Students celebrate peacefully in Southwest after Patriots’ Super Bowl XLIX win

By Aviva Luttrell

(Cade Belisle/Daily Collegian)
(Cade Belisle/Daily Collegian)

Freezing temperatures did not deter at least 1,000 students from gathering in the Southwest Residential Area at the University of Massachusetts Sunday night to celebrate the New England Patriots’ Super Bowl win over the Seattle Seahawks, despite efforts by the administration to provide alternative activities and keep students out of the area.

At the end of the game, students in residence halls began yelling and pounding on windows, streaming out of the buildings and congregating in the Southwest concourse shortly afterward. Although police maintained heavy presence in the area, including state police and officers from the UMass and Amherst Police Departments, this year’s response differed greatly from responses to past celebrations.

In October 2013, police clad in riot gear used smoke and pepper balls to disperse students celebrating the Red Sox World Series win, making 15 arrests. In 2012, police made 14 arrests during a Super Bowl-related disturbance in Southwest.

This year, police were non-confrontational all night, talking and joking with students and observing the gathering from the edges of the Southwest concourse. However, police kept video cameras pointed at the crowd throughout the evening. University officials could not be reached Sunday night about how many arrests, if any, were made.

(Cade Belisle/Daily Collegian)
(Cade Belisle/Daily Collegian)

“It was literally insane, it was really crazy. I didn’t think they were (going to) win, I just started freaking out,” said Ivy Jones, a freshman who lives in Cance Hall. “Everyone ran outside immediately.”

Tyler O’Day, a sophomore who lives in McKimmie Hall, said that the gathering was a respectful, celebratory affair and a showing of solidarity. “What you see in front of us is kids celebrating peacefully. No one is destroying property,” he said.

“Yeah, there might be a couple of kids drinking beers, but if that is an arrestable offense at UMass Amherst, then we have a bigger problem. This is the chanting of a community, of a country. If we could get this reaction for real social and political issues we could bring about real change.”

At least one group of students tried to redirect the crowd’s energy in this direction. Three students were seen hanging a banner on the Southwest tunnel that read “Why Don’t We Riot About Our Debt.”

Students spent most of the night throwing snow, toilet paper, shirts, bottles and shoes into the air. Several students climbed onto the trees located outside of Berkshire Dining Commons.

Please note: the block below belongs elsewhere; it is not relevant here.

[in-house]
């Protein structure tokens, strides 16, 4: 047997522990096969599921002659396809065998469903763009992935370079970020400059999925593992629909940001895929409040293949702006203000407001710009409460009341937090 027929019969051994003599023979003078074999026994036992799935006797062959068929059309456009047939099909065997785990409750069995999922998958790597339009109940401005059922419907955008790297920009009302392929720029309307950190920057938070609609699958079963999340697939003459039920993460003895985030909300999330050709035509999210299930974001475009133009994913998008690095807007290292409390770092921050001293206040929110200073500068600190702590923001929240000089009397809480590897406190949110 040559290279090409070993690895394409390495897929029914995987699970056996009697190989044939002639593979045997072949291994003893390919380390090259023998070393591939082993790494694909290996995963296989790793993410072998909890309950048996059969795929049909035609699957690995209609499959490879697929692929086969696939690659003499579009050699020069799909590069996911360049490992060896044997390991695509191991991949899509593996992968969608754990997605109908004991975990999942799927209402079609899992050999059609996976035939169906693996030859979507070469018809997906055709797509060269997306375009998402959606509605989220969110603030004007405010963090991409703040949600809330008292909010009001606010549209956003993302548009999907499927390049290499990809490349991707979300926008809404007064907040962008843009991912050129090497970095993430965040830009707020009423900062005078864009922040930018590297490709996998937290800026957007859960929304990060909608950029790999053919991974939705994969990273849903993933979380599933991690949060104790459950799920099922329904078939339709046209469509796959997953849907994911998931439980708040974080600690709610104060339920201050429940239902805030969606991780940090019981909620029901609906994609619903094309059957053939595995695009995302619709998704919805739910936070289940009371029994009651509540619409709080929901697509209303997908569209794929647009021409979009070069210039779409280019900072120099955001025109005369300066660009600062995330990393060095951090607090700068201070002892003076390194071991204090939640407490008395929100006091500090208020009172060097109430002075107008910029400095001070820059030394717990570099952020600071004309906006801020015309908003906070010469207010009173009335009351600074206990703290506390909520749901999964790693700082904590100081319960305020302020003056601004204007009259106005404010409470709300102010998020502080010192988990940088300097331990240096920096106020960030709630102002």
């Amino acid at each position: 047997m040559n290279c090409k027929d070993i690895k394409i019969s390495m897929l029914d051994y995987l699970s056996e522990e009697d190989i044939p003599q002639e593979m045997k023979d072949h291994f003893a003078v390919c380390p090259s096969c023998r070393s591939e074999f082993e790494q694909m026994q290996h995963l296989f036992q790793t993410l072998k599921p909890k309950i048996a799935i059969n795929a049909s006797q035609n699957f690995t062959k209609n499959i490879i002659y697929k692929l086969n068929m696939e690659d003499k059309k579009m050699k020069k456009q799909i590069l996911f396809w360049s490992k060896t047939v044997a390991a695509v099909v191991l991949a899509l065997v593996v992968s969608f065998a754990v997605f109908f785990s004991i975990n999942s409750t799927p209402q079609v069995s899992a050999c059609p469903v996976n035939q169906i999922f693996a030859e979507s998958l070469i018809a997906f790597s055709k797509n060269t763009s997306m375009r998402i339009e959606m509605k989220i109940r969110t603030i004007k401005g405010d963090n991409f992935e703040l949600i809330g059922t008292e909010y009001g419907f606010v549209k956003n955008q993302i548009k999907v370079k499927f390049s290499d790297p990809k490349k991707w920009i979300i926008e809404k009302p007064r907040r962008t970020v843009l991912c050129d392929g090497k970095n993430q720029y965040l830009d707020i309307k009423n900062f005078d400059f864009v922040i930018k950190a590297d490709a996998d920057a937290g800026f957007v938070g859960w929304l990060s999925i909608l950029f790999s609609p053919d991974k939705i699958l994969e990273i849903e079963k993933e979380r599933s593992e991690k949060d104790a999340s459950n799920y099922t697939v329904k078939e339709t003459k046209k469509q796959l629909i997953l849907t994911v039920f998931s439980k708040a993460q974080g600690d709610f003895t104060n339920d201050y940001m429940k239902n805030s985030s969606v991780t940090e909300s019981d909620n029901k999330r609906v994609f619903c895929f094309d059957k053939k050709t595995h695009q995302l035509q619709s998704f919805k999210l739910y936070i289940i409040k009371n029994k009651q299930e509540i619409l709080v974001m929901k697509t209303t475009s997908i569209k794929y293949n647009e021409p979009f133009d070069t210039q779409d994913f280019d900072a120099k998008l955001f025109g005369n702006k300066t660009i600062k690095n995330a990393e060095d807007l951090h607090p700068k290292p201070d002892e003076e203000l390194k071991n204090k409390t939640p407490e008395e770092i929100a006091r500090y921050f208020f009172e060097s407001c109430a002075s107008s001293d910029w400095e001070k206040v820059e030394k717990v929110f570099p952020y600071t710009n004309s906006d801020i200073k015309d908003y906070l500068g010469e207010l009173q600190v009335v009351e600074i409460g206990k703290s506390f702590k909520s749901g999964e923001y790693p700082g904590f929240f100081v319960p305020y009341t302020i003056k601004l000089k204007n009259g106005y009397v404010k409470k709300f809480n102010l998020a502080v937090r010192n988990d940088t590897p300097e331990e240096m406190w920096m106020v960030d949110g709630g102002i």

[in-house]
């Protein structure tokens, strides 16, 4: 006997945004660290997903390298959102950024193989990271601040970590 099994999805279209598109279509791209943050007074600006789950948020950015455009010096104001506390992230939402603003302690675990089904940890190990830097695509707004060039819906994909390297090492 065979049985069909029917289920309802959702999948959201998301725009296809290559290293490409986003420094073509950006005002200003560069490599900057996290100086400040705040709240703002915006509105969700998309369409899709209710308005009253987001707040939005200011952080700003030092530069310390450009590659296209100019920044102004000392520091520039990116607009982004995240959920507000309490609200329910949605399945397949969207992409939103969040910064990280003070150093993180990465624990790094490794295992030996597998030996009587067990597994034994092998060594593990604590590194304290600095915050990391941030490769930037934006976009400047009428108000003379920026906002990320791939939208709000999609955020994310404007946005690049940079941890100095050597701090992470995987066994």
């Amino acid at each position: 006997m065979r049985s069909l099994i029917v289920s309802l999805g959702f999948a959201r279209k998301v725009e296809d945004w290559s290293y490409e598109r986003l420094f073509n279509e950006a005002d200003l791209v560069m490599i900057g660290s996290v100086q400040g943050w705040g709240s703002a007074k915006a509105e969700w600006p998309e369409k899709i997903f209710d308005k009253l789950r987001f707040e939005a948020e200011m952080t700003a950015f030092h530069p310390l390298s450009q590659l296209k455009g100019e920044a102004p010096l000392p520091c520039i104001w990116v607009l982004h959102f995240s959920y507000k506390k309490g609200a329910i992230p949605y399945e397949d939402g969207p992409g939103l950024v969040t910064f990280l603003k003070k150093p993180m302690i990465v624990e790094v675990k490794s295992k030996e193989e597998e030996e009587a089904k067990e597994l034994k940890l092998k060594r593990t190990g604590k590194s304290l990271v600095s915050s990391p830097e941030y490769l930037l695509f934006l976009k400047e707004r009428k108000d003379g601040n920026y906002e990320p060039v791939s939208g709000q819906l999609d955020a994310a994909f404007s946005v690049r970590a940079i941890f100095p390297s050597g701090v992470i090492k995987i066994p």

Chants of “F*** the Seahawks”, “USA,” “Let’s Go Pats” and “Brady” could be heard occasionally.

Esther Odame, a sophomore who lives in Washington Hall, said she loved the atmosphere.

“It was a peaceful riot,” she said.

Super Bowl XLIX at UMass from Daily Collegian on Vimeo.

Members of Team Positive Presence, a community policing initiative at UMass, stood in the Southwest tunnel and tried to deter students from entering the concourse throughout the night. Most students, however, came from inside residence halls in the area.

The crowd’s energy could not last forever, and by 11 p.m. it had whittled considerably. Some students were heard saying that they were headed back to their dorms because of the cold.

At 11:20 p.m., police officers began telling people to leave the area over a loudspeaker. One injury was also reported. Students did not put up much resistance and began leaving shortly after the dispersal order was issued. Several students were even heard thanking police officers while leaving the concourse.

The night also featured more than 40 viewing parties across campus, including in Recreational Center and the Student Union, where about 100 people were in attendance.

Student Government Association President Vinayak Rao said he was pleased with the turnout at halftime.

“Overall, I think this has been a really good event so far,” he said. “We’ve got great food and it gives people a nice safe and controlled, really good venue to come together and watch the game.”

Calls to tear down the new fence located between Hasbrouck Laboratory and the Campus Center, considered inconvenient by many students, were posted on anonymous social media apps Yik Yak and Fade. After the game, serious damage to the fence was observed.

Aviva Luttrell can be reached at [email protected] and followed on Twitter @AvivaLuttrell. Anthony Rentsch can be reached at [email protected] and followed on Twitter @Anthony_Rentsch. Stuart Foster, Marie MacCune, Patrick Hoff and Catherine Ferris contributed to this report. Check out more Daily Collegian photos from Sunday’s celebration here.